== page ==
Burn and cancer risk: A state-wide logitudinal analysis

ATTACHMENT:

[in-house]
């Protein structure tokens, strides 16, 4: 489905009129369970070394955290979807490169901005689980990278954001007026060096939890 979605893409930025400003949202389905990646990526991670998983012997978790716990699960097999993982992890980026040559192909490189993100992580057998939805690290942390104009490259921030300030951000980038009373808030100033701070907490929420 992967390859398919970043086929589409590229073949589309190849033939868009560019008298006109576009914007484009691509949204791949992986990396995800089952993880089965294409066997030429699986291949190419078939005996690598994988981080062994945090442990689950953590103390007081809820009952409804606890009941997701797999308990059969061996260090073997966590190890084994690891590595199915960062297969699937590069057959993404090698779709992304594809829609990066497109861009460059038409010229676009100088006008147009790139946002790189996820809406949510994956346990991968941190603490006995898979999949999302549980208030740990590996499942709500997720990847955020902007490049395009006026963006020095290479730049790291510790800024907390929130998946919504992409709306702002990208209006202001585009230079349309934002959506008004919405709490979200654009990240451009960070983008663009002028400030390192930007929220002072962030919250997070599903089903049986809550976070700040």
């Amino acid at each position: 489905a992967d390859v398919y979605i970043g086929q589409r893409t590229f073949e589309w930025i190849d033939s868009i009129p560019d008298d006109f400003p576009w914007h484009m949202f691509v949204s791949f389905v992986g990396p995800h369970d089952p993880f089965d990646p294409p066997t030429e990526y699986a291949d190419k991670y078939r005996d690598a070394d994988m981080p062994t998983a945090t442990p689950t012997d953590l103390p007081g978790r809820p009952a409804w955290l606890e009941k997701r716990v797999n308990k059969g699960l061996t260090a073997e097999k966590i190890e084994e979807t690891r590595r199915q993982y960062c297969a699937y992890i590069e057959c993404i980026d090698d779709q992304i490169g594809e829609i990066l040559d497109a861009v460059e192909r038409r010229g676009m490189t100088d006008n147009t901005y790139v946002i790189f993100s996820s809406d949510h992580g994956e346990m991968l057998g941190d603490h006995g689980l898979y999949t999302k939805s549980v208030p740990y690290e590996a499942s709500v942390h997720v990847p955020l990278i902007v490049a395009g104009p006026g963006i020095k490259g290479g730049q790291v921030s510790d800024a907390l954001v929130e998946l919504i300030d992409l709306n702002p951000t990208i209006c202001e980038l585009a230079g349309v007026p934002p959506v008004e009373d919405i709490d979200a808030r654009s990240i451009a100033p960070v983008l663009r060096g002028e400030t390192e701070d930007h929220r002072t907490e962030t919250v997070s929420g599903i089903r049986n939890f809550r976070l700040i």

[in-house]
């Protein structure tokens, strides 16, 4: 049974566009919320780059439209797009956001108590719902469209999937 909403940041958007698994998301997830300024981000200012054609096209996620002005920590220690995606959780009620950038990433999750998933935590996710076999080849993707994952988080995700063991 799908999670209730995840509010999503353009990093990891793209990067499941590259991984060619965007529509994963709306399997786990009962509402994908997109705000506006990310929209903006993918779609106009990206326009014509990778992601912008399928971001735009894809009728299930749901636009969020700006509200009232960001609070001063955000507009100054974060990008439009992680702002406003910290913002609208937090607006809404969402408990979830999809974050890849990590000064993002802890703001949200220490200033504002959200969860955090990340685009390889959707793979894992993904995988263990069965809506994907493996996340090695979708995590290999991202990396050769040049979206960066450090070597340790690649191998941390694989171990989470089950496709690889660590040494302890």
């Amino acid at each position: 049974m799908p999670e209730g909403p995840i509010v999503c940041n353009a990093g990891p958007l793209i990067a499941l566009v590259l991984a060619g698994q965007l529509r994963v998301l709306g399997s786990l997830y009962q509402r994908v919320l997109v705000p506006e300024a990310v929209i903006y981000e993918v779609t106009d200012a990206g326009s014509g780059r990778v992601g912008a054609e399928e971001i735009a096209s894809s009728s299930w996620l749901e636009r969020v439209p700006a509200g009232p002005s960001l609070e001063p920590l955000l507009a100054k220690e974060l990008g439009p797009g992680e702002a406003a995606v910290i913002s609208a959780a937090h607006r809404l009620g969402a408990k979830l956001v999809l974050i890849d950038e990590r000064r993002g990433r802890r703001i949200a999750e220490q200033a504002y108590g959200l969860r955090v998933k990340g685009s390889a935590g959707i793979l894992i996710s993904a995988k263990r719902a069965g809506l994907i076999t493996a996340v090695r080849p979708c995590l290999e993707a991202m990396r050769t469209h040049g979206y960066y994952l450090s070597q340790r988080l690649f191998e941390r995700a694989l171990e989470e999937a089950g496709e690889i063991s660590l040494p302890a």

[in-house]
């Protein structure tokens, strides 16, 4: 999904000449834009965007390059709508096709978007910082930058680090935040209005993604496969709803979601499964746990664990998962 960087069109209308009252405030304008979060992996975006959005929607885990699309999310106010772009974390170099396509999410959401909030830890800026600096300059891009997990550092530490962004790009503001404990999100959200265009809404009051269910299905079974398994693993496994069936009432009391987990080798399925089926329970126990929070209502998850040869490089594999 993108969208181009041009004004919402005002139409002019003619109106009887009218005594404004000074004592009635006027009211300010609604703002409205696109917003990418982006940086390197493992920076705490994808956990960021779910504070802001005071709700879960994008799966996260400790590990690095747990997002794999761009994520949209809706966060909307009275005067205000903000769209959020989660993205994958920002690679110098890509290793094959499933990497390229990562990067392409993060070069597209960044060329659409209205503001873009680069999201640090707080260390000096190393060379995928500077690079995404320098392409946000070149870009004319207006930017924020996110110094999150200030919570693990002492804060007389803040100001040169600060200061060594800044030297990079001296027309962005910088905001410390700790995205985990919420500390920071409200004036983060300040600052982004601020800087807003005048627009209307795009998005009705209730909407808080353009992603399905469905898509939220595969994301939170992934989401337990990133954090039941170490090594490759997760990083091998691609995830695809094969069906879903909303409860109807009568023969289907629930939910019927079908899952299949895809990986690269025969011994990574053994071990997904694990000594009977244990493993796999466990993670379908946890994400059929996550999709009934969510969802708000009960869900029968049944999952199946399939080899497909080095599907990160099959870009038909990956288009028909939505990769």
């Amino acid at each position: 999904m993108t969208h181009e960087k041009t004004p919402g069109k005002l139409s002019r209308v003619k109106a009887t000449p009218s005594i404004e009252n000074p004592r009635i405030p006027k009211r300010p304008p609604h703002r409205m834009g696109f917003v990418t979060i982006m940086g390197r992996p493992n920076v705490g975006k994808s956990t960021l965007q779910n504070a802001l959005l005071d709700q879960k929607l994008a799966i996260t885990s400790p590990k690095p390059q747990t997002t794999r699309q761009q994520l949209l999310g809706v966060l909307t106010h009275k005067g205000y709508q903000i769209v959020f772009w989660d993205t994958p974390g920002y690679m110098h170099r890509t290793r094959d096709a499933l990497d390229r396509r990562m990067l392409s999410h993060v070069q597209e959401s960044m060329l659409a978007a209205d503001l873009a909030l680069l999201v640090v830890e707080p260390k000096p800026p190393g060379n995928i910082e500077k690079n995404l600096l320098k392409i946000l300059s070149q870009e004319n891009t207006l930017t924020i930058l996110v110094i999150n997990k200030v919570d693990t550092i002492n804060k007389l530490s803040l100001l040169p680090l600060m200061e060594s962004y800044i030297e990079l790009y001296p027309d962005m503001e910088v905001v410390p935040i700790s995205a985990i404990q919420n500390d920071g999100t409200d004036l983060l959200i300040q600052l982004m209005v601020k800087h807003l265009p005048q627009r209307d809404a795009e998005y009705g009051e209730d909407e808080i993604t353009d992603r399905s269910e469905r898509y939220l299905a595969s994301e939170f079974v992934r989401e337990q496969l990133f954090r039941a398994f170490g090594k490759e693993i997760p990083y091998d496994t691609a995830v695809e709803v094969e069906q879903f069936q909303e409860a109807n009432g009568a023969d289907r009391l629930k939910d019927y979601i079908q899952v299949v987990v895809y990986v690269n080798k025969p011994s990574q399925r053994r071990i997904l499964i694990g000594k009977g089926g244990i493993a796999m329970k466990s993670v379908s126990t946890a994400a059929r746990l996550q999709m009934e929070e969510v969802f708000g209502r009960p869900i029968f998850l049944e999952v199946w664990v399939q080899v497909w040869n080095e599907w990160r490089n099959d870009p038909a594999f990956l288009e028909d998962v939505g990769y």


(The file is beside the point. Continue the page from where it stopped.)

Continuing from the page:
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Background: Major burn can lead to impairment of the immune system and individuals who experience chronic immunosuppression are at a greater risk of developing a malignancy. Examination of prospective long term follow-up data to clarify the risk of cancer in this patient group is important. Methods: Linked hospital morbidity records of 23,450 persons admitted with an index burn in Western Australia from 1983 to 2008 were merged with cancer and death data. The cancer incidence of those hospitalised for burn was compared to the general population of Western Australia. Poisson regression was used to assess the impact of burn severity and skin graft on cancer risk. Results: From 1983 to 2008, there were 759 notifications of cancer (standardised incidence ratio (SIR), 95% confidence interval (CI): 0.97, 0.90–1.04). For the cohort admitted 1983–2008, a significant decrease in cancer risk for males (SIR, 95%CI: 0.90, 0.83–0.99), and a non-significant increase in cancer risk for females (SIR, 95%CI: 1.12, 1.00–1.28) were estimated. For the sub-cohort admitted 1983–1987 with optimum follow-up, incidence of cancer was significantly less for males (SIR, 95%CI: 0.86, 0.75–0.99), while a significant increase in risk of cancer for females (SIR, 95%CI: 1.39, 1.15–1.69) was estimated. Conclusions: There appears to be a gender effect in relation to incidence of cancer after burn. The risk of cancer for females hospitalised for burn during 1983–1987, with optimum follow-up time, was significant and increased in magnitude to 39% greater incidence of all-cause cancer than that for females in the general population of Western Australia.
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